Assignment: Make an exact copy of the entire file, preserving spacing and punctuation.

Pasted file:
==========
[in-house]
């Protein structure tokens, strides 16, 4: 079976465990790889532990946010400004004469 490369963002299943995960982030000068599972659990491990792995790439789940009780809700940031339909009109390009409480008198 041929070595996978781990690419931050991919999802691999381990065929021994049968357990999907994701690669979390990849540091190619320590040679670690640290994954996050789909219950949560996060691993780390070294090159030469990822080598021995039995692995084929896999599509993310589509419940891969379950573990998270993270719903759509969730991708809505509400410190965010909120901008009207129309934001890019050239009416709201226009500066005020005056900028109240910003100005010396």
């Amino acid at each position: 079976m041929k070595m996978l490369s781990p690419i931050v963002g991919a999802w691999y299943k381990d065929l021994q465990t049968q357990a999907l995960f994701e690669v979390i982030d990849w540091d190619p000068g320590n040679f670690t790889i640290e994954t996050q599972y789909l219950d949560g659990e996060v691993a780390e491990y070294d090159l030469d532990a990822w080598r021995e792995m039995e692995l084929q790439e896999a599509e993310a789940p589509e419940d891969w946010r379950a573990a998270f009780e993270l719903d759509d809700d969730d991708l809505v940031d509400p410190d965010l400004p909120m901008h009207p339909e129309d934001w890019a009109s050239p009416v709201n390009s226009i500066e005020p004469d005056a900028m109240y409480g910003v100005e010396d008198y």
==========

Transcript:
[in-house]
């Protein structure tokens, strides 16, 4: 079976465990790889532990946010400004004469 490369963002299943995960982030000068599972659990491990792995790439789940009780809700940031339909009109390009409480008198 041929070595996978781990690419931050991919999802691999381990065929021994049968357990999907994701690669979390990849540091190619320590040679670690640290994954996050789909219950949560996060691993780390070294090159030469990822080598021995039995692995084929896999599509993310589509419940891969379950573990998270993270719903759509969730991708809505509400410190965010909120901008009207129309934001890019050239009416709201226009500066005020005056900028109240910003100005010396």
């Amino acid at each position: 079976m041929k070595m996978l490369s781990p690419i931050v963002g991919a999802w691999y299943k381990d065929l021994q465990t049968q357990a999907l995960f994701e690669v979390i982030d990849w540091d190619p000068g320590n040679f670690t790889i640290e994954t996050q599972y789909l219950d949560g659990e996060v691993a780390e491990y070294d090159l030469d532990a990822w080598r021995e792995m039995e692995l084929q790439e896999a599509e993310a789940p589509e419940d891969w946010r379950a573990a998270f009780e993270l719903d759509d809700d969730d991708l809505v940031d509400p410190d965010l400004p909120m901008h009207p339909e129309d934001w890019a009109s050239p009416v709201n390009s226009i500066e005020p004469d005056a900028m109240y409480g910003v100005e010396d008198y």